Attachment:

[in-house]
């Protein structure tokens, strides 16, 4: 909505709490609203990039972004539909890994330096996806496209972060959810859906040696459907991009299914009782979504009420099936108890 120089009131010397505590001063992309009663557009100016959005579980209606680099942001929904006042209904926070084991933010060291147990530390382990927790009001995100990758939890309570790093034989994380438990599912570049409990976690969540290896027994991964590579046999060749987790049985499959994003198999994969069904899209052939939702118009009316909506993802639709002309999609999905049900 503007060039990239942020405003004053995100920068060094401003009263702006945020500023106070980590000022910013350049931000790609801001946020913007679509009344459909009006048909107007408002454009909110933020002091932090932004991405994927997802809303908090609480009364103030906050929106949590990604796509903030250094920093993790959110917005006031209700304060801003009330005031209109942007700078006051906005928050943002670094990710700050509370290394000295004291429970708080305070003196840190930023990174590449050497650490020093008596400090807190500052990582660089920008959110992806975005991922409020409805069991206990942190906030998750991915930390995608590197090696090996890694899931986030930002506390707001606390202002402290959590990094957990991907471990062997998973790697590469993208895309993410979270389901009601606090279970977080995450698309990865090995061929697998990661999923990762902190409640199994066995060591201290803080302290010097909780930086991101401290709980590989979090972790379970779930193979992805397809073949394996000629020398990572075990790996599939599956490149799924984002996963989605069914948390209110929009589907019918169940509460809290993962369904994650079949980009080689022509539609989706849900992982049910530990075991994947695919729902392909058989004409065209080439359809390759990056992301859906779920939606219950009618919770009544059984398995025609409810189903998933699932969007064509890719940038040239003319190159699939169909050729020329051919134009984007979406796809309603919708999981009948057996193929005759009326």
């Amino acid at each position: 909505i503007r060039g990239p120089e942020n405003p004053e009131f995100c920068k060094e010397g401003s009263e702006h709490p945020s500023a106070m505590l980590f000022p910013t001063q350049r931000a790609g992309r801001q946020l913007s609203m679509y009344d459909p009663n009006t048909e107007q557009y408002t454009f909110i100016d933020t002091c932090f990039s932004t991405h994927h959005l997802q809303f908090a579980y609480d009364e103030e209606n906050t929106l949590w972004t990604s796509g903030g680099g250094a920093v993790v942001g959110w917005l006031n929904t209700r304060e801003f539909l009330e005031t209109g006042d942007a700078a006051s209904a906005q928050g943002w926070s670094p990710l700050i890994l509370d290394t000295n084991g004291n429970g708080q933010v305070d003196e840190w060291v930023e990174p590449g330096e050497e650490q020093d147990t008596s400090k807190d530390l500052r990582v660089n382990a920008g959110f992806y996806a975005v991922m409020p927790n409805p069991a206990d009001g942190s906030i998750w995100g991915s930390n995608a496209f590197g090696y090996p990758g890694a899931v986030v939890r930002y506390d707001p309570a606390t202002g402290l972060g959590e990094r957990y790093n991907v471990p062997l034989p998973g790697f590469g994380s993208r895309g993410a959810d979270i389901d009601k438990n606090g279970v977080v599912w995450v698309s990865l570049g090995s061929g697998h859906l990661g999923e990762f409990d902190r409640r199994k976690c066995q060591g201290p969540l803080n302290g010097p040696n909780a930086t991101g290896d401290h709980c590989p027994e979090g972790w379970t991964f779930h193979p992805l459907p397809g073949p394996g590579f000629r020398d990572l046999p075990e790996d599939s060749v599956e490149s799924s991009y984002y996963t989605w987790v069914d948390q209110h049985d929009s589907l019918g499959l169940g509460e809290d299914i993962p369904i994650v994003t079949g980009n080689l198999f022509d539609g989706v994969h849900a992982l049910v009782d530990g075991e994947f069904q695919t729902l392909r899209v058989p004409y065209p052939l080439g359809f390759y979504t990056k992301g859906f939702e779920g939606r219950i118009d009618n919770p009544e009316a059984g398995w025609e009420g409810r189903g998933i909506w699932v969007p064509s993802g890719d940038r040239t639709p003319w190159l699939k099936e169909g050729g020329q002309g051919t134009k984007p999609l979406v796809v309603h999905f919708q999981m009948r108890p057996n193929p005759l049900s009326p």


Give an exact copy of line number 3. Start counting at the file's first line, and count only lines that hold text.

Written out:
């Amino acid at each position: 909505i503007r060039g990239p120089e942020n405003p004053e009131f995100c920068k060094e010397g401003s009263e702006h709490p945020s500023a106070m505590l980590f000022p910013t001063q350049r931000a790609g992309r801001q946020l913007s609203m679509y009344d459909p009663n009006t048909e107007q557009y408002t454009f909110i100016d933020t002091c932090f990039s932004t991405h994927h959005l997802q809303f908090a579980y609480d009364e103030e209606n906050t929106l949590w972004t990604s796509g903030g680099g250094a920093v993790v942001g959110w917005l006031n929904t209700r304060e801003f539909l009330e005031t209109g006042d942007a700078a006051s209904a906005q928050g943002w926070s670094p990710l700050i890994l509370d290394t000295n084991g004291n429970g708080q933010v305070d003196e840190w060291v930023e990174p590449g330096e050497e650490q020093d147990t008596s400090k807190d530390l500052r990582v660089n382990a920008g959110f992806y996806a975005v991922m409020p927790n409805p069991a206990d009001g942190s906030i998750w995100g991915s930390n995608a496209f590197g090696y090996p990758g890694a899931v986030v939890r930002y506390d707001p309570a606390t202002g402290l972060g959590e990094r957990y790093n991907v471990p062997l034989p998973g790697f590469g994380s993208r895309g993410a959810d979270i389901d009601k438990n606090g279970v977080v599912w995450v698309s990865l570049g090995s061929g697998h859906l990661g999923e990762f409990d902190r409640r199994k976690c066995q060591g201290p969540l803080n302290g010097p040696n909780a930086t991101g290896d401290h709980c590989p027994e979090g972790w379970t991964f779930h193979p992805l459907p397809g073949p394996g590579f000629r020398d990572l046999p075990e790996d599939s060749v599956e490149s799924s991009y984002y996963t989605w987790v069914d948390q209110h049985d929009s589907l019918g499959l169940g509460e809290d299914i993962p369904i994650v994003t079949g980009n080689l198999f022509d539609g989706v994969h849900a992982l049910v009782d530990g075991e994947f069904q695919t729902l392909r899209v058989p004409y065209p052939l080439g359809f390759y979504t990056k992301g859906f939702e779920g939606r219950i118009d009618n919770p009544e009316a059984g398995w025609e009420g409810r189903g998933i909506w699932v969007p064509s993802g890719d940038r040239t639709p003319w190159l699939k099936e169909g050729g020329q002309g051919t134009k984007p999609l979406v796809v309603h999905f919708q999981m009948r108890p057996n193929p005759l049900s009326p």